Here are some excerpts:
Its meat is slightly sweet, tender, low in fat and high in protein. But their companionship is sweet, useful and hard-working, making it taboo in many cultures to eat them. One lawmaker in Missouri, however, wants to revive the delicacy that has been a part of America since the 15th century and make it legal again to eat horse meat in his state.For the readers from the U.S., remember in grade school how we were taught how wonderful it was that the Native Americans (of which I'm part Algonquin, thank you) used every part of the buffalo that they killed and didn't waste anything? This is the same thing.
Currently, older horses that cannot be sold to caring owners at auctions are often bought out by “kill buyers” who take the unwanted horses to Mexico or Canada for slaughter.
"Having just one or two plants; that would bring up the competitive market for horses that have no occupational value," said one Missouri kill buyer, in the St. Louis Post-Dispatch. "It would at least give us a base price to help."
The Missouri legislation would bypass federal regulations passed in 2005 that banned using federal funds for horse slaughter inspections, subsequently banning interstate shipment of horse meat and preventing any facilities from reopening. The last horse-processor closed in 2007 in Illinois.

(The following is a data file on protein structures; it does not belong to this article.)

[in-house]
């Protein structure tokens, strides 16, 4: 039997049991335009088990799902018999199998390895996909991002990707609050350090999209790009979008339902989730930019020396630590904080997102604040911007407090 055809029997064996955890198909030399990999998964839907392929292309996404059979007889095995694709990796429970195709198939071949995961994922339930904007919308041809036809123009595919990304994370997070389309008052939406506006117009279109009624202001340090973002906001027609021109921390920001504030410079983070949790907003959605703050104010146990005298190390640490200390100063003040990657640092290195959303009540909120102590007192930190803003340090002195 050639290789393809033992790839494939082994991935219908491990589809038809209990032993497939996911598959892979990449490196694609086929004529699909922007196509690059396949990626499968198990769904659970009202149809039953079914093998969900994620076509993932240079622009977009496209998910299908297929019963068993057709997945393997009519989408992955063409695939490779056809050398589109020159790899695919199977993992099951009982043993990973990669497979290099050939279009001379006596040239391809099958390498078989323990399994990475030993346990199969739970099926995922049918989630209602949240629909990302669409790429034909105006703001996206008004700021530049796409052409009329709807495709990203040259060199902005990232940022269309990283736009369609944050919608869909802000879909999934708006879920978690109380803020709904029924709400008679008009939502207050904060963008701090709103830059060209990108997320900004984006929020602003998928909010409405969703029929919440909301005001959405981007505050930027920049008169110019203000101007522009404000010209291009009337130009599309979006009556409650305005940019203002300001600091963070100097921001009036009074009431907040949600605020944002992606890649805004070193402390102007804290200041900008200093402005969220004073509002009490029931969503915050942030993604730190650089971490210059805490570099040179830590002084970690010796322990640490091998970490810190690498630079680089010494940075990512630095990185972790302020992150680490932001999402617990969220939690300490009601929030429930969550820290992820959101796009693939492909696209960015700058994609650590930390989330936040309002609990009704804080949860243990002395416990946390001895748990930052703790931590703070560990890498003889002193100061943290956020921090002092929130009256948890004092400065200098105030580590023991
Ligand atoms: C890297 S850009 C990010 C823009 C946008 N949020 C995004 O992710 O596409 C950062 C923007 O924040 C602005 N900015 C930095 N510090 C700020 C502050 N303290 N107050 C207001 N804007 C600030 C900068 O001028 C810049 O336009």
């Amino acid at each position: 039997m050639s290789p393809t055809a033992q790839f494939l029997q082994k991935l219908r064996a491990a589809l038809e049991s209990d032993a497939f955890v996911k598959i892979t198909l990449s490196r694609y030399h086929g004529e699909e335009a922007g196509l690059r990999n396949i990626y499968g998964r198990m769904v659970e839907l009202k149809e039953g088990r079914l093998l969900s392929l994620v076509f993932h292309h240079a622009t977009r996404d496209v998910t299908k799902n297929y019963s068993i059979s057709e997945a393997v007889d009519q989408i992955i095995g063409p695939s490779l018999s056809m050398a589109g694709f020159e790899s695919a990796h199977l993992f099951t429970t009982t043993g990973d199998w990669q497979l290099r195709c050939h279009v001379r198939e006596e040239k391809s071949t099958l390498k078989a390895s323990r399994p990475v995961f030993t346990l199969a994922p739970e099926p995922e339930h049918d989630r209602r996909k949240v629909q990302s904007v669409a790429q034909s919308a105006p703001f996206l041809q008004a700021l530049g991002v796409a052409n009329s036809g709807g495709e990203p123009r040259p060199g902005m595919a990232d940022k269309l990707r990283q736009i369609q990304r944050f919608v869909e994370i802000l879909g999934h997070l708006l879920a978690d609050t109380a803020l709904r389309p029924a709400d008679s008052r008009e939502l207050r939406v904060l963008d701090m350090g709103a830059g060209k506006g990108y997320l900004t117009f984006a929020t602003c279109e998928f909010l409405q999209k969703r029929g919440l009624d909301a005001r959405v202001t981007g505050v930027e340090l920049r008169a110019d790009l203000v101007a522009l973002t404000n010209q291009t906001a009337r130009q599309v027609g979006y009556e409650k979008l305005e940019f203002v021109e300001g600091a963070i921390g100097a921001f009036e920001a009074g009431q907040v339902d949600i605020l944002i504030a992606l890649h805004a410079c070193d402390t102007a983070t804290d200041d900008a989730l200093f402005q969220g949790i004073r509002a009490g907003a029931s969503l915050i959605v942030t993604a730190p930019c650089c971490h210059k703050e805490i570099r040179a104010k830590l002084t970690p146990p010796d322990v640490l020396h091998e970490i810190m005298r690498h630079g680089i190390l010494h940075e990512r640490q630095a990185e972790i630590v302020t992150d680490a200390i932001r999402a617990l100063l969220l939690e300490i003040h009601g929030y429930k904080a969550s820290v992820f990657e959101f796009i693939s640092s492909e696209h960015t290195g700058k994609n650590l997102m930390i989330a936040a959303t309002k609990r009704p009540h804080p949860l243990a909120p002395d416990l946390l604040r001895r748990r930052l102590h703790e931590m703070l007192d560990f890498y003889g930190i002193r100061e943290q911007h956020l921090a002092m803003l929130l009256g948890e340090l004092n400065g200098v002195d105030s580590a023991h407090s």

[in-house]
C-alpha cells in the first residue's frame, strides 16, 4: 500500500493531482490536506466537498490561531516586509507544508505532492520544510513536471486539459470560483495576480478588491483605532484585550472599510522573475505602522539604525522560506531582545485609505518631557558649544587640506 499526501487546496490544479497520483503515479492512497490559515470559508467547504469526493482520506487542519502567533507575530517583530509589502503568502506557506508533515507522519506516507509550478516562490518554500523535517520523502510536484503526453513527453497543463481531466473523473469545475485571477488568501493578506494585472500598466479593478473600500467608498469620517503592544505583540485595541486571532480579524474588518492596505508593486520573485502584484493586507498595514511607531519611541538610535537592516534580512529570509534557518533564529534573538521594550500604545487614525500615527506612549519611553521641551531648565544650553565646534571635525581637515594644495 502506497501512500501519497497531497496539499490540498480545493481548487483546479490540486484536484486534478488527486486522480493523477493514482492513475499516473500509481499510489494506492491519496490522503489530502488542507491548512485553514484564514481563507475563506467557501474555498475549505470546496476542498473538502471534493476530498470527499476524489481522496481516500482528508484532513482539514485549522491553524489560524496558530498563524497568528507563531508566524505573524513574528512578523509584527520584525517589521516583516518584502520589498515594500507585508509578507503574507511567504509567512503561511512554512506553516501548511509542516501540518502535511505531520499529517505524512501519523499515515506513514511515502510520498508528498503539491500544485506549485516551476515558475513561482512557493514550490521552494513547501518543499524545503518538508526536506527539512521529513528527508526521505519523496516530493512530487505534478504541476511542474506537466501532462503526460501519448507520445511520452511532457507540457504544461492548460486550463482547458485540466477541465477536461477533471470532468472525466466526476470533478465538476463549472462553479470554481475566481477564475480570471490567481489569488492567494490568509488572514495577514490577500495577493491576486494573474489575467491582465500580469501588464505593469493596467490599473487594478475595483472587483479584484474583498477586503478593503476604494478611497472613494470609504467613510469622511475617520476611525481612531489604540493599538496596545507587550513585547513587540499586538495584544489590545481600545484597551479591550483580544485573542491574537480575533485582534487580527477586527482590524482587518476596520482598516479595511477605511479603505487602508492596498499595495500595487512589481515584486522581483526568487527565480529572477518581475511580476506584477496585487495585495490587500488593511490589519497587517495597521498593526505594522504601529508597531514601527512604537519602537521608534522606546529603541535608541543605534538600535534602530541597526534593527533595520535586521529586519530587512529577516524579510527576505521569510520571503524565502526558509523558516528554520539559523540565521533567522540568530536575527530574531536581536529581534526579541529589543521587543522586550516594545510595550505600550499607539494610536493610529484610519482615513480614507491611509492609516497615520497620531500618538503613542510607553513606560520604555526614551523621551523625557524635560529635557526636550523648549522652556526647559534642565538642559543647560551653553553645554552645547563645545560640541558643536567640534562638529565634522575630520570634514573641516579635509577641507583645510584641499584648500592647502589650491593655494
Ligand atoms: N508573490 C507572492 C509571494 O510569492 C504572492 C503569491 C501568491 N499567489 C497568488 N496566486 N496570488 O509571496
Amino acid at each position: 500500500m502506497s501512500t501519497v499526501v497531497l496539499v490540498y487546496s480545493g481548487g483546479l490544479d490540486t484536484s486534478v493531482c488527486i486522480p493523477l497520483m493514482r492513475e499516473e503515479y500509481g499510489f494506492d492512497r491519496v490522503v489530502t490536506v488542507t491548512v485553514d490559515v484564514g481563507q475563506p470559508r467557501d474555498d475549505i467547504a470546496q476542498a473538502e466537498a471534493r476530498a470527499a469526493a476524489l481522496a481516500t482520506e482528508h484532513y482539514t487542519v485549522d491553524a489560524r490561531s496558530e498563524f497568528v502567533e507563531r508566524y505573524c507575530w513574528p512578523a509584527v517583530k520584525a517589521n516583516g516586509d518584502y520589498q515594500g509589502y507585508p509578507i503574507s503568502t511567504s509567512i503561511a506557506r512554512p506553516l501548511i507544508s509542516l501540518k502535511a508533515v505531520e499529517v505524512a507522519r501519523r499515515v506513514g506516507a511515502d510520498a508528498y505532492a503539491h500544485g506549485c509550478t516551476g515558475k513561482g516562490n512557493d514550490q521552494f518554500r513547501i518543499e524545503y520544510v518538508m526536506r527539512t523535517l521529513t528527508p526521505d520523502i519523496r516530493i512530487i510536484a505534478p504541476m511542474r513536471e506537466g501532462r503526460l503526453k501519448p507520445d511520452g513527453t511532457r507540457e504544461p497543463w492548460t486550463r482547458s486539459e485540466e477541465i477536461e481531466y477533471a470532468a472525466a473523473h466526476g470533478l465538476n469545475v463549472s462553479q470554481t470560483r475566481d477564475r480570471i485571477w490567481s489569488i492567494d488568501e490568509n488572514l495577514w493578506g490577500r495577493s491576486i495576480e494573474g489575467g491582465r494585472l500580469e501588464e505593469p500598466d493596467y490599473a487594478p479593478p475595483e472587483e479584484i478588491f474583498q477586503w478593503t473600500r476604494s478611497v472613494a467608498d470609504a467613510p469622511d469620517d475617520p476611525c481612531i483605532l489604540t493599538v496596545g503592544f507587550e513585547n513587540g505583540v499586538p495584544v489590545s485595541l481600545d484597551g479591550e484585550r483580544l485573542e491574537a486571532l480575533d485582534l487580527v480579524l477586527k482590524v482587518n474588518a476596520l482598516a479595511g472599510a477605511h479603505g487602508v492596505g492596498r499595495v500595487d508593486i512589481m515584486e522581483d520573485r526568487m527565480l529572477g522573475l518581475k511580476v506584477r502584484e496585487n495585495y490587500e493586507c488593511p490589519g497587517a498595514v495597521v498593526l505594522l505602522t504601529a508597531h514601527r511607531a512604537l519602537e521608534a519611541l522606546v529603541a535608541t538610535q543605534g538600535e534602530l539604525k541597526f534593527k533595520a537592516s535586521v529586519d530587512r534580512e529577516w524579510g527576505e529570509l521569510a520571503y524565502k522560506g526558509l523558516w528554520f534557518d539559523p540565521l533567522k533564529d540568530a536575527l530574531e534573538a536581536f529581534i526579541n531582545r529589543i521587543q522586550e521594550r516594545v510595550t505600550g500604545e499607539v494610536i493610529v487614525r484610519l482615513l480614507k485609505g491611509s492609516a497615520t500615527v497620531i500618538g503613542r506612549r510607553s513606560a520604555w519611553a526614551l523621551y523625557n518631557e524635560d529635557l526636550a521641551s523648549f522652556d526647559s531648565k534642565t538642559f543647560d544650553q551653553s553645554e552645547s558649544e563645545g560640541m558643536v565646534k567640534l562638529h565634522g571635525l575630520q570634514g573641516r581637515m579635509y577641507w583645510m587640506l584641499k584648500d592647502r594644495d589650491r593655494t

An anti-horse slaughter advocate (AKA a loser with a "My Little Pony" complex) says the following:
"The reason the cow is alive is because we want to eat it,” he said. “The reason the horse is alive is because we want it to win the Kentucky Derby. That's very different.”Uh we want it to win the Kentucky Derby? That's horse crap, many people couldn't give a crap less about the Kentucky Derby, but many people want to eat lean meats.
The top eight countries, with China, Mexico and Kazakhstan at the top of the list, consume about 4.7 million horses a year. Most countries,mainly English-speaking countries, do not consume horse meat because of its taboo, not for safety reasons.